Civilization (1947 song)

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"Civilization" is an American pre-pop song. It was written by Bob Hilliard and Carl Sigman, published in 1947 later included in the 1947 Broadway musical Angel in the Wings, sung by Elaine Stritch. The song is sometimes also known as "Bingo, Bango, Bongo (I Don't Want to Leave the Congo)" from its first line of the chorus.[citation needed] The sheet music gives the title as "Civilization (Bingo, Bango, Bongo)".


The song is a satire sung from the perspective of a native person whose village is visited by a missionary and other "civilized" people whom the native refers to as "educated savages." These visitors are trying to "civilize" the tribe. However, the native rejects them and sings about the major flaws in civilized society, ultimately deciding that he will stay where he lives (presumably the Congo in the song's lyrics).


At least five recorded versions made the Billboard charts: by The Andrews Sisters and Danny Kaye, by Louis Prima, by "Smilin'" Jack Smith, by Ray McKinley, and by Woody Herman.

The Andrews Sisters and Danny Kaye recording was recorded September 27, 1947 and released by Decca Records as catalog number 23940. The record first reached the Billboard magazine charts on November 14, 1947 and lasted 10 weeks on the chart, peaking at No. 3.[1] The Louis Prima recording was recorded July 24, 1947 and released by RCA Victor Records as catalog number 20-2400. The record first reached the Billboard magazine charts on November 7, 1947 and lasted eight weeks on the chart, peaking at No. 8.[1] The Jack Smith recording was released by Capitol Records as catalog number 465. The record first reached the Billboard magazine charts on December 26, 1947 and lasted two weeks on the chart, peaking at No. 14.[1] The Ray McKinley recording was released by Majestic Records as catalog number 7274. The record first reached the Billboard magazine charts on December 26, 1947 and lasted one week on the chart, at No. 14.[1] The Woody Herman recording was released by Columbia Records as catalog number 37885. The record first reached the Billboard magazine charts on December 26, 1947 and lasted one week on the chart, at No. 15.[1]

1947 charting versions

Recording artist Recording date Label and cat. no. Entered Billboard chart Peak position Weeks on chart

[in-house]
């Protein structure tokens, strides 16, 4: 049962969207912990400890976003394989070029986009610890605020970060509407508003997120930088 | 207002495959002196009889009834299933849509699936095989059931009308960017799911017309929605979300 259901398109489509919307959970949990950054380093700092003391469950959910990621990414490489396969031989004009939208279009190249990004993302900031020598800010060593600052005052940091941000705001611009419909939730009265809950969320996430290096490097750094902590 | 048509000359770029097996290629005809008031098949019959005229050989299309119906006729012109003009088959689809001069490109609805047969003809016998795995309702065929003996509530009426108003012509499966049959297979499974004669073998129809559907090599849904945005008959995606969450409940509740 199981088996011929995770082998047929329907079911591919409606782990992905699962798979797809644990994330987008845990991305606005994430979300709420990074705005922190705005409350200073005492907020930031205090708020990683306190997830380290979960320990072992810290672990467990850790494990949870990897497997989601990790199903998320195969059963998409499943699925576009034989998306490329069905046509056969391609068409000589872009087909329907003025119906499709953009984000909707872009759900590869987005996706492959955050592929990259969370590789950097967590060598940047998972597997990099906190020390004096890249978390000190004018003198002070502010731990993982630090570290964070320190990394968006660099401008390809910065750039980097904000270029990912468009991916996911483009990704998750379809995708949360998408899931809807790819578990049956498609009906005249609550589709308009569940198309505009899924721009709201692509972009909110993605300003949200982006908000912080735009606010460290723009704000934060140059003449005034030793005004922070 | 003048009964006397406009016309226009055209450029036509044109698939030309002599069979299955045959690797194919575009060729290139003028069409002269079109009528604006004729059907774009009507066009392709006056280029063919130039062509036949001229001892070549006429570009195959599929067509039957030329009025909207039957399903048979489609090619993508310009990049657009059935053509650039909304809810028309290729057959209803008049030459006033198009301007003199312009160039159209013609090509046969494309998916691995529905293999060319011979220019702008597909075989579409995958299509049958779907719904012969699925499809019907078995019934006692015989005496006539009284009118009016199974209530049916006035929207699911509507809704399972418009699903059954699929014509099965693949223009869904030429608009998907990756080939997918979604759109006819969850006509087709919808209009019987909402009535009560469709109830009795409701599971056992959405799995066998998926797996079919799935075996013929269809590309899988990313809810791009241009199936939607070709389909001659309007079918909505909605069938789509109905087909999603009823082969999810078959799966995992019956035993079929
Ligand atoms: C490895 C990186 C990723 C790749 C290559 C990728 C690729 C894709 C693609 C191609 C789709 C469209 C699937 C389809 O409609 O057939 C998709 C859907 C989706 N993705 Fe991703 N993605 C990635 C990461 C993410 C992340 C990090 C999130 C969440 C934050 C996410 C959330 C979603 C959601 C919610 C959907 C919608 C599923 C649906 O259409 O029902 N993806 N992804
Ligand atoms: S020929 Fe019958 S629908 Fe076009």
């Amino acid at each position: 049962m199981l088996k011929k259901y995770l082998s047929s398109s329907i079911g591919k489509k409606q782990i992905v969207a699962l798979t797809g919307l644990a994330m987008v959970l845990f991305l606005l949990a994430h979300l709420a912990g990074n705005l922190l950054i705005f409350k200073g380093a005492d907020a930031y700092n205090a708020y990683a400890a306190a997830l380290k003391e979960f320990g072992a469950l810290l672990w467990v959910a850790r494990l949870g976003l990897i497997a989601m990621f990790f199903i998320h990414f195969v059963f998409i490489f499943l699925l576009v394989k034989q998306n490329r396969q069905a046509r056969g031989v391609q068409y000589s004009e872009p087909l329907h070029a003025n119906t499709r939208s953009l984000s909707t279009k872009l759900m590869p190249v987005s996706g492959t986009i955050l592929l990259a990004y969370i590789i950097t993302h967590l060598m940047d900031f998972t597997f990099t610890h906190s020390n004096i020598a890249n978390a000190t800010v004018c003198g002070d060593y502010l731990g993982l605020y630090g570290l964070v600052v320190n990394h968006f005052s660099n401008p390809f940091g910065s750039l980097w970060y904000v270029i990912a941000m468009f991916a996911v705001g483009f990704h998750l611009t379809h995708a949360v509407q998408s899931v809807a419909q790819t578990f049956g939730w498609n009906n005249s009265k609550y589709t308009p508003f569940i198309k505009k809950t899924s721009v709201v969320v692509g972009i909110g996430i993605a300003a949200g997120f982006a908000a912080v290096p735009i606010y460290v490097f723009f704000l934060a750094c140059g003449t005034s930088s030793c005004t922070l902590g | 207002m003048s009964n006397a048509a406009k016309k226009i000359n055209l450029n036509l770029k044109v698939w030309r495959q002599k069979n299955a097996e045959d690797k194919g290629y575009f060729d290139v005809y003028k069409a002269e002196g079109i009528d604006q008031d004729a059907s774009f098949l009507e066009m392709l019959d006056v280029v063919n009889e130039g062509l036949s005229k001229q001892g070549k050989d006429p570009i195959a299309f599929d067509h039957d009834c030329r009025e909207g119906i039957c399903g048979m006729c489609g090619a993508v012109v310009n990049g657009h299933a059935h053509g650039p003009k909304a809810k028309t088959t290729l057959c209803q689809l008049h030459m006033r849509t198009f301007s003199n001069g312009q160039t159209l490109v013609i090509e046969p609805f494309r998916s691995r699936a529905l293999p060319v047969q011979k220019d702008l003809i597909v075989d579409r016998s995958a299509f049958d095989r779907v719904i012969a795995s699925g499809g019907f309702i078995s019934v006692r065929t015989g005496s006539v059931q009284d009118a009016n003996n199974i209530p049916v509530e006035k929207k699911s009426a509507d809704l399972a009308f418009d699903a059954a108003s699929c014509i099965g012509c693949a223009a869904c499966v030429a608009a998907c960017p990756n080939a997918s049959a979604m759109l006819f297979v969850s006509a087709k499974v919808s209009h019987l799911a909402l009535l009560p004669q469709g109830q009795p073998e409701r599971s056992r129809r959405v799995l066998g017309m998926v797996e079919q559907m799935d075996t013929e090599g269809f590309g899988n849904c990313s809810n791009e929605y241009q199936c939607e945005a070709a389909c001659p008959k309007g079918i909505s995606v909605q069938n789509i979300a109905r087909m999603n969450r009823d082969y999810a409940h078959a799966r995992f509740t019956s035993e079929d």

Louis Prima July 24, 1947 RCA Victor 20-2400 November 7, 1947 8 8
The Andrews Sisters and Danny Kaye September 27, 1947 Decca 23940 November 14, 1947 3 10
Jack Smith Capitol 465 December 26, 1947 14 2
Ray McKinley Majestic 7274 December 26, 1947 14 1
Woody Herman Columbia 37885 December 26, 1947 15 1

Note that all five versions were on the chart during the week of December 26, 1947.

Other versions

A recording by Joe Loss and his Orchestra with vocal by Elizabeth Batey was made in London on March 11, 1948. It was released by EMI on the His Master's Voice label BD 6007. Dyan Cannon performed the song on The Muppet Show along with several Muppet jungle animals. Although Elaine Stritch sang it on Broadway, she did not record it until the 1977 album Make Mine Manhattan: Great Revues Revisited. It was included in her 2002 one woman stage show Elaine Stritch at Liberty. In 1967, a version of the song was included on Disneyland Records "Songs From 'The Jungle Book' And Other Jungle Favorites" (STER1304).

The song was translated into Finnish titled as "Bingo bango bongo" by Tapio Lahtinen. It was recorded by both Henry Theel and Olavi Virta in 1948. Lasse Mårtenson (1963), Hullujussi (1974), How Many Sisters (1983), and Lissun Baari (1997) have also released their versions in Finnish.[2]

An italian version translated by Alberto Curci was made popular in Italy sung by Nilla Pizzi and Luciano Benevene in 1947, and also sung by Sophia Loren in the 1954 movie Too Bad She's Bad. It was again brought to popularity in 1985 when Renzo Arbore used it in a popular TV show (Quelli della notte), and as a single release by comedy actor Christian De Sica in 1994.

Other appearances

  • The 1950 Screen Songs animated short Jingle Jangle Jungle features a lion inviting the audience to sing along to the song to explain why he doesn't want to join a circus.
  • "Civilization", performed by Danny Kaye and the Andrews Sisters, is featured on the in-game Galaxy News Radio in the 2008 video game Fallout 3, which takes place in a post-apocalyptic, retro-futurist United States in the year 2277 in the ruins of Washington D.C..[3] The song is also included on Diamond City Radio in Fallout 4, the fifth major installment of the Fallout series, which takes place in the post-apocalyptic ruins of Boston in the year 2287, as well as in Fallout 76 on Appalachia Radio.
  • Louis Prima's recording of "Civilization" is heard playing on the radio in Adrian Lyne's 1997 film Lolita.


  1. ^ a b c d e Whitburn, Joel (1973). Top Pop Records 1940–1955. Record Research.
  2. ^
  3. ^ Fallout FAQ at
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